13: E-Portfolios

Our final project is an e-portfolio, and I have to say that I like this idea. To me, an e-portfolio sounds a lot easier than a strictly print portfolio because all my work will be in one place. Now I know that’s not all an e-portfolio is, especially after reading Portfolio, Electronic, and the Links Between by Kathleen Yancey, but I’m happy it’s a factor. I’m hoping to use this portfolio in the future to host all the work I’m sure to develop throughout my years at Susquehanna.

Yancey defines a portfolio as a “metatext with seven defining features” (130) and of those features, I find “collection”, “reflection”, “development”, and “diversity” to be the most important. A portfolio should be a collection of your work with a reflection from you, the creator. It should show development throughout your work and include a diverse amount of works. I’d like to keep all these features in mind as I create my own portfolio.

For my portfolio, I’d like to include my remix project and my transmedia project as well as some of my better blog posts. I think the combination of all these will show diversity in my work and show my development as a composer of digital content. I’m not sure whether or not showing the internet my meme creating skills is a good thing or not, but that’s what’s happening. I guess I have to think about the perspective of the viewer, they’ll see I have the ability to create a funny meme and also create a professional website or blog post. I think my reflection will play a large part of my e-portfolio since it’ll explain my thought process in creating these texts, and give a better look into the progress I made in this class. When it comes to hypertext, I think it will play a large part in my portfolio since Yancey explains that a portfolio is a type of hypertext (130). Hypertext was also a part of both my projects, as a navigational tool, so it will obviously be a part of my portfolio in the same way.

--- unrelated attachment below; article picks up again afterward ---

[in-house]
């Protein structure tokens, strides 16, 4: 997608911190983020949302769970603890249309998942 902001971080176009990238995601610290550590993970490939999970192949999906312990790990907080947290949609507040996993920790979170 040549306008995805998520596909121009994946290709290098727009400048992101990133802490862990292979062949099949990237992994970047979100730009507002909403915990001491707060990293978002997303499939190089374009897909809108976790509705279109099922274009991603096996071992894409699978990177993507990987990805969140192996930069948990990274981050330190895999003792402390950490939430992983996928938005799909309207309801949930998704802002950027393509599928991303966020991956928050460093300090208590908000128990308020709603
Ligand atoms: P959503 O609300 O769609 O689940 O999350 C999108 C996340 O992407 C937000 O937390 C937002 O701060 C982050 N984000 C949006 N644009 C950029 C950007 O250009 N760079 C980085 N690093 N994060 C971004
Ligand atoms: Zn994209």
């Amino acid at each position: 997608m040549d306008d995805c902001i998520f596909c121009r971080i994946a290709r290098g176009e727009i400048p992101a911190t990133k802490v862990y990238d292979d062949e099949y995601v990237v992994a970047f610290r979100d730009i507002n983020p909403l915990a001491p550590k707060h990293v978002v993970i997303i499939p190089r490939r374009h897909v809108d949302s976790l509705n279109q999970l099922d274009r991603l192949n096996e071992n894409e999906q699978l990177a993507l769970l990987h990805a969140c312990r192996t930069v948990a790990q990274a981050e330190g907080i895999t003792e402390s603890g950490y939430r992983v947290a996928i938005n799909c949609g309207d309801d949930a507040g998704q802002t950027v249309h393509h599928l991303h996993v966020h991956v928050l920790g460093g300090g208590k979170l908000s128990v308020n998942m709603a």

Word Count: 350

Yancey, Kathleen Blake. “Portfolio, Electronic, and the Links Between.” Computers and Composition, 1996, p. 129-133.